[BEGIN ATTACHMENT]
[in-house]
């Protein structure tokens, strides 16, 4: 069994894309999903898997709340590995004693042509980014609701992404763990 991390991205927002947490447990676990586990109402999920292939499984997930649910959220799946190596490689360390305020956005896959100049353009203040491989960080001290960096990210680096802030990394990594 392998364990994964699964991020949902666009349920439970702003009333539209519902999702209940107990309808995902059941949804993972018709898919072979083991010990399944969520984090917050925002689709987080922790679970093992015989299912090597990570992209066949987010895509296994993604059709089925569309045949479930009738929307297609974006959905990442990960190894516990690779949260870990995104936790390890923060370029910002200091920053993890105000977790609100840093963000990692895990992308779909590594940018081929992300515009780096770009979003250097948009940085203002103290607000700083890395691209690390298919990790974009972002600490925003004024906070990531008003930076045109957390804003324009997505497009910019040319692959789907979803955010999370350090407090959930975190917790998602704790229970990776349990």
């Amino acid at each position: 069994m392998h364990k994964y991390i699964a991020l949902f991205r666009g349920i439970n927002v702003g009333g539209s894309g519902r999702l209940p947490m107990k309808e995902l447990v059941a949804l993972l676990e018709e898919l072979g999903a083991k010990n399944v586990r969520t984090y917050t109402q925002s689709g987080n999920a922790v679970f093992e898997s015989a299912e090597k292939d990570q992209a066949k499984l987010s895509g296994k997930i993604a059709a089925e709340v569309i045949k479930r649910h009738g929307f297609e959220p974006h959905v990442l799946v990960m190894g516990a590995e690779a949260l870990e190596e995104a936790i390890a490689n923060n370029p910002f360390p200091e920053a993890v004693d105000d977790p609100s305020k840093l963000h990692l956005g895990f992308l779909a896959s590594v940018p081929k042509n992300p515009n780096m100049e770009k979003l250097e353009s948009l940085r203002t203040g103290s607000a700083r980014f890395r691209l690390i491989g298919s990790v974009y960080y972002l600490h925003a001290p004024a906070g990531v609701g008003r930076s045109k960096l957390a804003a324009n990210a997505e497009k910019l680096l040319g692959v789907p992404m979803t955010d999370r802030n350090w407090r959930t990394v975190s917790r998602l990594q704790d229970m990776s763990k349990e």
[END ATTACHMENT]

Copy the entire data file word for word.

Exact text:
[in-house]
């Protein structure tokens, strides 16, 4: 069994894309999903898997709340590995004693042509980014609701992404763990 991390991205927002947490447990676990586990109402999920292939499984997930649910959220799946190596490689360390305020956005896959100049353009203040491989960080001290960096990210680096802030990394990594 392998364990994964699964991020949902666009349920439970702003009333539209519902999702209940107990309808995902059941949804993972018709898919072979083991010990399944969520984090917050925002689709987080922790679970093992015989299912090597990570992209066949987010895509296994993604059709089925569309045949479930009738929307297609974006959905990442990960190894516990690779949260870990995104936790390890923060370029910002200091920053993890105000977790609100840093963000990692895990992308779909590594940018081929992300515009780096770009979003250097948009940085203002103290607000700083890395691209690390298919990790974009972002600490925003004024906070990531008003930076045109957390804003324009997505497009910019040319692959789907979803955010999370350090407090959930975190917790998602704790229970990776349990």
């Amino acid at each position: 069994m392998h364990k994964y991390i699964a991020l949902f991205r666009g349920i439970n927002v702003g009333g539209s894309g519902r999702l209940p947490m107990k309808e995902l447990v059941a949804l993972l676990e018709e898919l072979g999903a083991k010990n399944v586990r969520t984090y917050t109402q925002s689709g987080n999920a922790v679970f093992e898997s015989a299912e090597k292939d990570q992209a066949k499984l987010s895509g296994k997930i993604a059709a089925e709340v569309i045949k479930r649910h009738g929307f297609e959220p974006h959905v990442l799946v990960m190894g516990a590995e690779a949260l870990e190596e995104a936790i390890a490689n923060n370029p910002f360390p200091e920053a993890v004693d105000d977790p609100s305020k840093l963000h990692l956005g895990f992308l779909a896959s590594v940018p081929k042509n992300p515009n780096m100049e770009k979003l250097e353009s948009l940085r203002t203040g103290s607000a700083r980014f890395r691209l690390i491989g298919s990790v974009y960080y972002l600490h925003a001290p004024a906070g990531v609701g008003r930076s045109k960096l957390a804003a324009n990210a997505e497009k910019l680096l040319g692959v789907p992404m979803t955010d999370r802030n350090w407090r959930t990394v975190s917790r998602l990594q704790d229970m990776s763990k349990e």